US Rep. Tonko Wants End To Sports Betting Ads ‘Predatory’ Tactics

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It is time to stop the “aggressive” and “predatory” tactics that US sports betting operators use in advertisements and ban them, US Rep. Paul Tonko said Monday.

Tonko (D-NY) spoke with LSR a few days after he filed the Betting on our Future Act. Tonko’s bill would ban sports betting ads the same as cigarette ads.

“No, I’m serious about the bill,” Tonko said when asked if the filing was an attempt to get the industry to self-regulate. “I think that ever since sports betting became legalized in a widespread fashion, the industry has been operating in, I think, a Wild West, largely unregulated environment. I think you can clearly see this in the wall-to-wall advertising that you catch anytime you’re tuning into a sporting event or scrolling through social media.

“Even worse, I think these advertisements are largely predatory in nature with big gambling companies offering risk-free or no-sweat bets while simultaneously offering hundreds of thousands of dollars in free bets. I think the tactics have one clear purpose and that’s to hook and retain a new generation of consumers.”

Bill bans TV, radio, internet sports betting ads

Under the proposal, any media under the jurisdiction of the FCC could no longer run sports betting ads. That includes TV, radio and the internet.

It is time for the federal government to act since sportsbooks will not do what is right, according to Tonko. The current advertising environment is an “aggressive, maybe even greedy approach,” Tonko said.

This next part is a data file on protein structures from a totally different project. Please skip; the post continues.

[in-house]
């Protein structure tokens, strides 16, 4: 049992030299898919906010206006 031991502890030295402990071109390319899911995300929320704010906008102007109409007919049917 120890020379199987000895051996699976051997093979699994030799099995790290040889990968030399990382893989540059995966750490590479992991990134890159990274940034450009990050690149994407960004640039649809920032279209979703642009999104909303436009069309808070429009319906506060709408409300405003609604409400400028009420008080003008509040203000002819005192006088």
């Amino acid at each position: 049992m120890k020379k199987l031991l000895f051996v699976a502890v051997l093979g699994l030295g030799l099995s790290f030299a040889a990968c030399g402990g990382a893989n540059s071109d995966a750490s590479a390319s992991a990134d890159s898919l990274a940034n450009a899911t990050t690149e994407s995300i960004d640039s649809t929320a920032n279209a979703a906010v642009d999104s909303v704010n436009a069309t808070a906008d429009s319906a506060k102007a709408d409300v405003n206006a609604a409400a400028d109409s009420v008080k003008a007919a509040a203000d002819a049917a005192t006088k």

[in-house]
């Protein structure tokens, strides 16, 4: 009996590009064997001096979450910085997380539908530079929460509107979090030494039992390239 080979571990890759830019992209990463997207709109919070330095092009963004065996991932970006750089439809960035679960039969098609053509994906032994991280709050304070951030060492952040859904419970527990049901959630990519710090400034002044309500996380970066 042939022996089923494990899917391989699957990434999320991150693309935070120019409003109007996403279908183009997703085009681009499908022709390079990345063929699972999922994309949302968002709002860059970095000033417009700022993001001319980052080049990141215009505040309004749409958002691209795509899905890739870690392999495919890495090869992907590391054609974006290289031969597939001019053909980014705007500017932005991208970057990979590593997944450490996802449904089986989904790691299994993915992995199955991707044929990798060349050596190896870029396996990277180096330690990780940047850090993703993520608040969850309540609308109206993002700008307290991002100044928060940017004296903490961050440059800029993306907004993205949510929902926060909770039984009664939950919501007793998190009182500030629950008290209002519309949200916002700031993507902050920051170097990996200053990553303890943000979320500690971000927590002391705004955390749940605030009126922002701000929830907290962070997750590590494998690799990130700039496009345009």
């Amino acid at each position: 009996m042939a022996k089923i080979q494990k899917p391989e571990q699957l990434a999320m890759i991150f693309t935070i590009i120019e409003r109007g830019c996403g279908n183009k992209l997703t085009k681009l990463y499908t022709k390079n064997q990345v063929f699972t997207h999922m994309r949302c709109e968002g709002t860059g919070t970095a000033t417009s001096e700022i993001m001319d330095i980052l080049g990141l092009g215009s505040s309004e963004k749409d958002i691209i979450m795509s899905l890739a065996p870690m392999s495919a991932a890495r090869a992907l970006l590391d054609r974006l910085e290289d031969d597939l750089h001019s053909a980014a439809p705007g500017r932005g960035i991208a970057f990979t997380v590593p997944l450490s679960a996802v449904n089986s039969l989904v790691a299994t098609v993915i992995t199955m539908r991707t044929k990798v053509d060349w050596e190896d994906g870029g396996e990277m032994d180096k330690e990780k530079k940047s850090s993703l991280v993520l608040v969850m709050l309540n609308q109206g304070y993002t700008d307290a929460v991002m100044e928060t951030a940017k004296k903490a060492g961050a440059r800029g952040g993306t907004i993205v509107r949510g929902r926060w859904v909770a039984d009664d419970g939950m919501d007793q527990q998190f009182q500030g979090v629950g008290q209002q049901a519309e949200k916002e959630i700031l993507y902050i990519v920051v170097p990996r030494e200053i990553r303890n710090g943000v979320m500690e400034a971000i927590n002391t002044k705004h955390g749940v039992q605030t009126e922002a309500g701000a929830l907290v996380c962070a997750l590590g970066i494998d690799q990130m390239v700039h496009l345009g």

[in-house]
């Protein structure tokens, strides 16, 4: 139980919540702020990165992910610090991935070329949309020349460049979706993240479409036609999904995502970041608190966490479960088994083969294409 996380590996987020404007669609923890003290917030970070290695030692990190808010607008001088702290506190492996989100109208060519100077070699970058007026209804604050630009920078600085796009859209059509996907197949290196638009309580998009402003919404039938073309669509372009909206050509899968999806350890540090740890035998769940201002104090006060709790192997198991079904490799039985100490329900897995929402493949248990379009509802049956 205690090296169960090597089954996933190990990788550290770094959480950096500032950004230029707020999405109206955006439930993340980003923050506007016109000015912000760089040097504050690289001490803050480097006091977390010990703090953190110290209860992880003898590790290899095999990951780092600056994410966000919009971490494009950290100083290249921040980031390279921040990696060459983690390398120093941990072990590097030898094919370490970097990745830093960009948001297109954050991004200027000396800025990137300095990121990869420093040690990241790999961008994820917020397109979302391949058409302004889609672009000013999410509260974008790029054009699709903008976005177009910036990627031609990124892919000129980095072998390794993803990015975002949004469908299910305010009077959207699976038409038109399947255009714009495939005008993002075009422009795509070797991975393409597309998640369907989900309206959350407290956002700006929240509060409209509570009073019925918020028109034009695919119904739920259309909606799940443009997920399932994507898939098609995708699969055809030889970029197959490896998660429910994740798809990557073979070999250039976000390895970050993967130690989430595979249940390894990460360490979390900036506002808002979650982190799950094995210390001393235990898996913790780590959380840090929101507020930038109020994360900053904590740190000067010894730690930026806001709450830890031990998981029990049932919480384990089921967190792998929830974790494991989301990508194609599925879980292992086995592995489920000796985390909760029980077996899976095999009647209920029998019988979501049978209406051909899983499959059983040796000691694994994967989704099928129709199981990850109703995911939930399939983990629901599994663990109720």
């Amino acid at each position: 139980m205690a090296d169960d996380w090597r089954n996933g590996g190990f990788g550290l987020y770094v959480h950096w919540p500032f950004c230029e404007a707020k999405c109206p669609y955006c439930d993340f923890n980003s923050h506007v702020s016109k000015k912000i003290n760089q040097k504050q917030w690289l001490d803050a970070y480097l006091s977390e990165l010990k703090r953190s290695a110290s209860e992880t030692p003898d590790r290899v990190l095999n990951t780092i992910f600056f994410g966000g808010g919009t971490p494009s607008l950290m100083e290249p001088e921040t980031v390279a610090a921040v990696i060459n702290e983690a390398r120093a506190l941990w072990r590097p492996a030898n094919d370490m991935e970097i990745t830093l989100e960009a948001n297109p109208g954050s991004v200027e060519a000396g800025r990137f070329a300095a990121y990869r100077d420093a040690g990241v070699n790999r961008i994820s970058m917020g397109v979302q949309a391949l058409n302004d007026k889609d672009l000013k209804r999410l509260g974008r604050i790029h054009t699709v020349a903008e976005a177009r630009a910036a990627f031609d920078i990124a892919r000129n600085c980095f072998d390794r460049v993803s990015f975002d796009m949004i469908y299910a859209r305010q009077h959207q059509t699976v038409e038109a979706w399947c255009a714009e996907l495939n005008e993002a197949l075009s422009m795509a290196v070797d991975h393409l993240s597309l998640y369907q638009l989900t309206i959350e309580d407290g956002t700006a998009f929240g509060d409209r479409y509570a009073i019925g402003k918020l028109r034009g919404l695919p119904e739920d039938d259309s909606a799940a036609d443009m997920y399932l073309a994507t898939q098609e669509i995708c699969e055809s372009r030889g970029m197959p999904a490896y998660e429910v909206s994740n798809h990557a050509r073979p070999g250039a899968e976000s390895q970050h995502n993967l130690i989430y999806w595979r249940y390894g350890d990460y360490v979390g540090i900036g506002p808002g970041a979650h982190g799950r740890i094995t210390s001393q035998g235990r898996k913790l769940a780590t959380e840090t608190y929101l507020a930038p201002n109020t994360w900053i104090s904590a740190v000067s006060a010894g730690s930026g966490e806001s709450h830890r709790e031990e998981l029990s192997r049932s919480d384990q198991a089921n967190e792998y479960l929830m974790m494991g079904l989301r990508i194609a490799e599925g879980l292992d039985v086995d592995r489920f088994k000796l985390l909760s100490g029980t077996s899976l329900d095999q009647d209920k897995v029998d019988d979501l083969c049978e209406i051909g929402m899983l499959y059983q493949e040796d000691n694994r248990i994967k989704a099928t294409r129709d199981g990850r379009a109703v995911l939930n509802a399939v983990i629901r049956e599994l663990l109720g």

“We’re doing a disservice to those struggling with gambling addiction by expecting the sportsbooks to sacrifice their profits for the greater good,” Tonko added. “We just can’t rely on them to do it.”

Not Tonko’s first attempt in the arena

Tonko has sponsored multiple bills concerning addiction and mental health in the past few years:

Tonko thinks those communities and more could come together to support the betting ban:

“It’s a serious enough concern, a public health concern,” Tonko said. “Talk to the families that have been impacted by this problem gambling in regards to suicide, divorce, economic consequences, terrific debt.

“… I fully anticipate there’s going to be interest because a number of organizations that deal with mental health, addiction, and suicide prevention have shown an interest. Their reach is far and wide to the legislative community.”

Jamie Foxx the new Joe Camel?

Tonko is especially concerned about how kids and young adults are affected by the ads.

“Instead of Joe Camel, now we’ve replaced that with celebrity spokespeople,” Tonko said. “… When I talk to young people, they will show me on their phone how they’re a targeted audience and it’s filled with tremendous [amounts of] ads.”

Between 60% and 80% of high school students have gambled for money in the past, according to a fact sheet provided by Tonko.